Eastern Section of the Bridal Veil Nebula in Cygnus
Around 15,000 years ago a supernova exploded with the brightness of a billion suns in a
section of the sky that would become known as Cygnus the Swan.  The explosion resulted
in a star as bright as the full moon that lasted weeks in the sky.  No doubt our ancestors
noticed the celestial spectacle.  What omen or religious significance they placed on this
event is long lost to history.  Today the shredded outer-layers of the exploded star cover
an area of the night sky equal to the size of 6 full moons and its disjunctive remnants are
collectively referred to as the Bridal Veil Nebula or just Veil Nebula.

What once was bright is now dim and without special filters cannot be seen visually from
suburban skies in telescopes.  However, the gas remnants from the Super Nova, glow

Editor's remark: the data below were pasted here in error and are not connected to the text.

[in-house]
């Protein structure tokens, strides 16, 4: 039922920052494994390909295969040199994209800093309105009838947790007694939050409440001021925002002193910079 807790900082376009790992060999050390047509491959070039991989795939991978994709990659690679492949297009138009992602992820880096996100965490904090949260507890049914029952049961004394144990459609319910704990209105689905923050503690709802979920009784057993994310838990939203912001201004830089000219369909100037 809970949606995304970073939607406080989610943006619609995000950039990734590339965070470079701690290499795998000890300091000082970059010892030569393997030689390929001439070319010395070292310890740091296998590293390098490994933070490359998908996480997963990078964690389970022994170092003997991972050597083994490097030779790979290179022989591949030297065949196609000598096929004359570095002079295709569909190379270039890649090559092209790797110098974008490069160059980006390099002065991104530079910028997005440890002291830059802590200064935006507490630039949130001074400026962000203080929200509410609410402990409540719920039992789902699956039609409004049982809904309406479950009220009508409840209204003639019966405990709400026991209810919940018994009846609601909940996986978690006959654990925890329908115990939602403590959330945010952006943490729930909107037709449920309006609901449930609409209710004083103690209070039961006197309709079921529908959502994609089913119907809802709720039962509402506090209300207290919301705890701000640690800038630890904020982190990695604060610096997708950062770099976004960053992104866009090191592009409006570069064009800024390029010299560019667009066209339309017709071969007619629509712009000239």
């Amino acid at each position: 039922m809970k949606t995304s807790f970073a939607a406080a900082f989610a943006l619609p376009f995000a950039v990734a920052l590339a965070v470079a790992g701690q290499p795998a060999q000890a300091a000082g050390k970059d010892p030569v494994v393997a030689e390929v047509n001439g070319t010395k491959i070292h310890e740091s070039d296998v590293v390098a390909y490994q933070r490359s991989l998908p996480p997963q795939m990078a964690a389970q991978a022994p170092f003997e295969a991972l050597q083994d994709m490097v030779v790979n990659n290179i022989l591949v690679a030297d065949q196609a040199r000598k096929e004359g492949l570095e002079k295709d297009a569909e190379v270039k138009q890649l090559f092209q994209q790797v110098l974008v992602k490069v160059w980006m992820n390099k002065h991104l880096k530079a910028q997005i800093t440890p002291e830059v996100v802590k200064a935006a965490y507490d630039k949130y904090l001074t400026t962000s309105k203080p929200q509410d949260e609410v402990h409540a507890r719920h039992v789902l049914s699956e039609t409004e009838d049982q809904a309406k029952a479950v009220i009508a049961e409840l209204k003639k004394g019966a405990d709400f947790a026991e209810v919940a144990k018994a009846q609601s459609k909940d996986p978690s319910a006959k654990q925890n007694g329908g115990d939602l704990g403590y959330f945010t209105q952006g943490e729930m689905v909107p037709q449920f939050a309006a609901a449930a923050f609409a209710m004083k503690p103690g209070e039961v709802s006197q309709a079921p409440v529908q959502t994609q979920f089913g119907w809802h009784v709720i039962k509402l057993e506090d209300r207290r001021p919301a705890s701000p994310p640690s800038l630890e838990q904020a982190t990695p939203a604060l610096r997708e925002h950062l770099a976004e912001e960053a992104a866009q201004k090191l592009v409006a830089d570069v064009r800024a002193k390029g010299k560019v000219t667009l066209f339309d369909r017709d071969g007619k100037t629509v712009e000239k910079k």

from excited Oxygen atoms.  Modern expensive Oxygen-III filters block the surrounding
star-light letting the glow of the nebula’s atoms stand out in the eyepiece.  The Bridal
Veil Nebula becomes visible even in moderately light-polluted skies.

The two brightest sections of the Veil are the west-section and the east-section.  They are
too far apart for me to see in my 155mm refractor which gives me a maximum field-of-view
of 2.4 degrees.  So, each section had to be drawn separately. The western section has
been assigned as NGC 6960, while the eastern section as NGC 6992 along with its
slightly separated southern extension, NGC 6995.

I doubt that I will ever witness a Supernova as bright as my Co-Magnon ancestors did. They
just do not happen all that often.  My Supernova enjoyment is currently restricted to those
seen in far off galaxies and from hunting down the ghostly remnants of our past galactic
Supernovas.  Still I hope that I am wrong and that one day I will step out under the night sky
and a bright new star will be shining down from the heavens.